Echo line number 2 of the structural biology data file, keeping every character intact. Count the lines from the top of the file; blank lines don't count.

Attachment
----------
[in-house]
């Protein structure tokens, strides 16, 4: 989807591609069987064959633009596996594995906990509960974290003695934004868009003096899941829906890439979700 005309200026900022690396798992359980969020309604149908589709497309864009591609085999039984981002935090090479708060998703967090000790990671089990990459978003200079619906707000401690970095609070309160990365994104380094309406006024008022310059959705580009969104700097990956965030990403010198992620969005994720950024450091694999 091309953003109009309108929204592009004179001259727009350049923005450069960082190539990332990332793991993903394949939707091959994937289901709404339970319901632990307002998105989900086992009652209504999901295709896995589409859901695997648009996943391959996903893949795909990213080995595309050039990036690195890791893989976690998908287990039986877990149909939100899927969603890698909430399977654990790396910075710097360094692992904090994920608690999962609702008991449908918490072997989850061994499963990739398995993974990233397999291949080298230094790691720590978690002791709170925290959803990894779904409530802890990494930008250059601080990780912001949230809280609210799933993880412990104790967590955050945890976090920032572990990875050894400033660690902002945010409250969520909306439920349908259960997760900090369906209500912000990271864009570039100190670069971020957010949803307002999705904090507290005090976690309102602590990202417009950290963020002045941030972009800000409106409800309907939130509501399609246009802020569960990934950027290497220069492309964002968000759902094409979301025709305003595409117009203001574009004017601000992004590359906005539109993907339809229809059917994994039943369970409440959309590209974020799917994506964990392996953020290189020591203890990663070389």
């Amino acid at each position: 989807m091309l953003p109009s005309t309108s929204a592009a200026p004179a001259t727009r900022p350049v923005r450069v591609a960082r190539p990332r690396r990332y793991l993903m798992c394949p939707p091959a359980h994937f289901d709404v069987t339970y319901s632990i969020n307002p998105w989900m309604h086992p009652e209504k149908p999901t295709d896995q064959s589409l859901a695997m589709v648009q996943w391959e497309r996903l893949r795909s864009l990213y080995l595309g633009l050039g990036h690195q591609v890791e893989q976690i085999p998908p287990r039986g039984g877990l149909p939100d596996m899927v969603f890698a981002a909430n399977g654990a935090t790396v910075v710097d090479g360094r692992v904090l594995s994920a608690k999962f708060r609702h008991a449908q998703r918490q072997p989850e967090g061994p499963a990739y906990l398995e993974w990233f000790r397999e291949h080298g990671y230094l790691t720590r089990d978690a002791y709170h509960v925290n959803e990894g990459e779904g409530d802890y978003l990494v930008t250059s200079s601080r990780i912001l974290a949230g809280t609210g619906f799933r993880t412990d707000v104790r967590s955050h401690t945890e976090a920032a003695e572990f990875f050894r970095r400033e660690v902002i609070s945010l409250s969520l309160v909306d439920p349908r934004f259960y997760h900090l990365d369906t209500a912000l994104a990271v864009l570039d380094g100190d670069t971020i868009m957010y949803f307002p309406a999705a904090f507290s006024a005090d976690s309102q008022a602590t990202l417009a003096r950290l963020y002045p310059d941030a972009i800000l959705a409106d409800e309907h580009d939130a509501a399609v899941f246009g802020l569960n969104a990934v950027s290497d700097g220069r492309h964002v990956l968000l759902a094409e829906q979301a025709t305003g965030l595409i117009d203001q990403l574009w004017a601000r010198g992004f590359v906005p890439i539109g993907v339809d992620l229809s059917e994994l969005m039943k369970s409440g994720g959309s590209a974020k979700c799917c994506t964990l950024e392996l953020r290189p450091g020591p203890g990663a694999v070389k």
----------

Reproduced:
């Protein structure tokens, strides 16, 4: 989807591609069987064959633009596996594995906990509960974290003695934004868009003096899941829906890439979700 005309200026900022690396798992359980969020309604149908589709497309864009591609085999039984981002935090090479708060998703967090000790990671089990990459978003200079619906707000401690970095609070309160990365994104380094309406006024008022310059959705580009969104700097990956965030990403010198992620969005994720950024450091694999 091309953003109009309108929204592009004179001259727009350049923005450069960082190539990332990332793991993903394949939707091959994937289901709404339970319901632990307002998105989900086992009652209504999901295709896995589409859901695997648009996943391959996903893949795909990213080995595309050039990036690195890791893989976690998908287990039986877990149909939100899927969603890698909430399977654990790396910075710097360094692992904090994920608690999962609702008991449908918490072997989850061994499963990739398995993974990233397999291949080298230094790691720590978690002791709170925290959803990894779904409530802890990494930008250059601080990780912001949230809280609210799933993880412990104790967590955050945890976090920032572990990875050894400033660690902002945010409250969520909306439920349908259960997760900090369906209500912000990271864009570039100190670069971020957010949803307002999705904090507290005090976690309102602590990202417009950290963020002045941030972009800000409106409800309907939130509501399609246009802020569960990934950027290497220069492309964002968000759902094409979301025709305003595409117009203001574009004017601000992004590359906005539109993907339809229809059917994994039943369970409440959309590209974020799917994506964990392996953020290189020591203890990663070389």